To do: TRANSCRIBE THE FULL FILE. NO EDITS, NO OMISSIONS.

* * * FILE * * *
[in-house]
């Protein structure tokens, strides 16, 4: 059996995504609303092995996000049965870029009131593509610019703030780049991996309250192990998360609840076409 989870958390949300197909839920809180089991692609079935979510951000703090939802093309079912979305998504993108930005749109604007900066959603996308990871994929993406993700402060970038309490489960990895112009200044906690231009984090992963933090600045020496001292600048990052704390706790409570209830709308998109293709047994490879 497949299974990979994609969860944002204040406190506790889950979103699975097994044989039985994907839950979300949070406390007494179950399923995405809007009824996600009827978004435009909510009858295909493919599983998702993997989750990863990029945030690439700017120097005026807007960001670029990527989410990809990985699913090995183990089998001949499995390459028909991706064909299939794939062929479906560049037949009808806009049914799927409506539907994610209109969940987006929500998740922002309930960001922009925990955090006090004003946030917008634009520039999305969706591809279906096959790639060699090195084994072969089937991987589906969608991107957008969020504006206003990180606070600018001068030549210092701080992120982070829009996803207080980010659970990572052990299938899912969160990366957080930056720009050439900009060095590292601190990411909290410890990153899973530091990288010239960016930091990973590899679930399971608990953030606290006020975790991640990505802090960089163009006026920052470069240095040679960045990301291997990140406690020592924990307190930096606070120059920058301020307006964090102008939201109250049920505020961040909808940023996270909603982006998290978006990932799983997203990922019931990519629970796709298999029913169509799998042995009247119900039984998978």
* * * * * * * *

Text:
[in-house]
């Protein structure tokens, strides 16, 4: 059996995504609303092995996000049965870029009131593509610019703030780049991996309250192990998360609840076409 989870958390949300197909839920809180089991692609079935979510951000703090939802093309079912979305998504993108930005749109604007900066959603996308990871994929993406993700402060970038309490489960990895112009200044906690231009984090992963933090600045020496001292600048990052704390706790409570209830709308998109293709047994490879 497949299974990979994609969860944002204040406190506790889950979103699975097994044989039985994907839950979300949070406390007494179950399923995405809007009824996600009827978004435009909510009858295909493919599983998702993997989750990863990029945030690439700017120097005026807007960001670029990527989410990809990985699913090995183990089998001949499995390459028909991706064909299939794939062929479906560049037949009808806009049914799927409506539907994610209109969940987006929500998740922002309930960001922009925990955090006090004003946030917008634009520039999305969706591809279906096959790639060699090195084994072969089937991987589906969608991107957008969020504006206003990180606070600018001068030549210092701080992120982070829009996803207080980010659970990572052990299938899912969160990366957080930056720009050439900009060095590292601190990411909290410890990153899973530091990288010239960016930091990973590899679930399971608990953030606290006020975790991640990505802090960089163009006026920052470069240095040679960045990301291997990140406690020592924990307190930096606070120059920058301020307006964090102008939201109250049920505020961040909808940023996270909603982006998290978006990932799983997203990922019931990519629970796709298999029913169509799998042995009247119900039984998978």